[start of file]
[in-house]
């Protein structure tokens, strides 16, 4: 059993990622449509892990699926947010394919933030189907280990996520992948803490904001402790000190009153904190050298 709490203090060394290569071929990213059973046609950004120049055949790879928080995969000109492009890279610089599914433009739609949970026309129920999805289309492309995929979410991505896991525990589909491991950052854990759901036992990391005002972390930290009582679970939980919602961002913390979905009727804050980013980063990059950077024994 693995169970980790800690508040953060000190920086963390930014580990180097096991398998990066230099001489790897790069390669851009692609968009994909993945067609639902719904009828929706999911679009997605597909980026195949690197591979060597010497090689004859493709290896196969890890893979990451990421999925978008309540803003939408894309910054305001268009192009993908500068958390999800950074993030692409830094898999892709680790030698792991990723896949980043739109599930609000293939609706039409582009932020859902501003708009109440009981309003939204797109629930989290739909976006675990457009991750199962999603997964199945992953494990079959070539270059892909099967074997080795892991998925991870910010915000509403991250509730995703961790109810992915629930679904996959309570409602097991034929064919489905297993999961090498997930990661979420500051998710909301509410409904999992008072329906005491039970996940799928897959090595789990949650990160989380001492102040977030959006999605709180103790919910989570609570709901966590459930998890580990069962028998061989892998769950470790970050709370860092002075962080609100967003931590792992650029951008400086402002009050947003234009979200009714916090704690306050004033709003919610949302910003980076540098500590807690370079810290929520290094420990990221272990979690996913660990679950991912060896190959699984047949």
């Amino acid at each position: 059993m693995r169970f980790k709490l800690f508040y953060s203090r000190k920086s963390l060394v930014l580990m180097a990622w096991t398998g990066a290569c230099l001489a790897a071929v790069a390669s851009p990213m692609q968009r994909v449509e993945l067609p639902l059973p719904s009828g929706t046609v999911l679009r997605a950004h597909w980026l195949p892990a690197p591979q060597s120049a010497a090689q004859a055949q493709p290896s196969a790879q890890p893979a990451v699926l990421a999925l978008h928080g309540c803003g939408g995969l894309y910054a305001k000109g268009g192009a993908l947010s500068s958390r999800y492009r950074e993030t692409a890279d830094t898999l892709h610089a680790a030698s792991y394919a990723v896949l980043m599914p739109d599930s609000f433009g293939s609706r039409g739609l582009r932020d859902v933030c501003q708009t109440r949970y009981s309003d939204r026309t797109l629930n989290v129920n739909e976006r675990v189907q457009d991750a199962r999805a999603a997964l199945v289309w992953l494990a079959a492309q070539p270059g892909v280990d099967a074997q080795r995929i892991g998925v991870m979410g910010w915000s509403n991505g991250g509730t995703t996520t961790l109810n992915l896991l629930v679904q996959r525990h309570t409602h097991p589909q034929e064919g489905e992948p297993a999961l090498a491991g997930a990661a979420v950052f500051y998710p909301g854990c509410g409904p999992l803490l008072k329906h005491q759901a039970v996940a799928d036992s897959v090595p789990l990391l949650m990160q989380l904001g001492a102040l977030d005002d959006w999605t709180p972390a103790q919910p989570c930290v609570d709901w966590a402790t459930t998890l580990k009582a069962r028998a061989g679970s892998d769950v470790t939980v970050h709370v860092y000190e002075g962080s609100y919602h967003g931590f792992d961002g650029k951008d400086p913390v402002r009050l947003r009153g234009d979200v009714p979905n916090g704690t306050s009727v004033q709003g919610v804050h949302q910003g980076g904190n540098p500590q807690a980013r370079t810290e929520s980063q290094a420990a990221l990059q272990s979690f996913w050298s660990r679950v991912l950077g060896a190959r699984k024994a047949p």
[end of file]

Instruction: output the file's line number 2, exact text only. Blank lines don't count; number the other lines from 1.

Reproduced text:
């Protein structure tokens, strides 16, 4: 059993990622449509892990699926947010394919933030189907280990996520992948803490904001402790000190009153904190050298 709490203090060394290569071929990213059973046609950004120049055949790879928080995969000109492009890279610089599914433009739609949970026309129920999805289309492309995929979410991505896991525990589909491991950052854990759901036992990391005002972390930290009582679970939980919602961002913390979905009727804050980013980063990059950077024994 693995169970980790800690508040953060000190920086963390930014580990180097096991398998990066230099001489790897790069390669851009692609968009994909993945067609639902719904009828929706999911679009997605597909980026195949690197591979060597010497090689004859493709290896196969890890893979990451990421999925978008309540803003939408894309910054305001268009192009993908500068958390999800950074993030692409830094898999892709680790030698792991990723896949980043739109599930609000293939609706039409582009932020859902501003708009109440009981309003939204797109629930989290739909976006675990457009991750199962999603997964199945992953494990079959070539270059892909099967074997080795892991998925991870910010915000509403991250509730995703961790109810992915629930679904996959309570409602097991034929064919489905297993999961090498997930990661979420500051998710909301509410409904999992008072329906005491039970996940799928897959090595789990949650990160989380001492102040977030959006999605709180103790919910989570609570709901966590459930998890580990069962028998061989892998769950470790970050709370860092002075962080609100967003931590792992650029951008400086402002009050947003234009979200009714916090704690306050004033709003919610949302910003980076540098500590807690370079810290929520290094420990990221272990979690996913660990679950991912060896190959699984047949």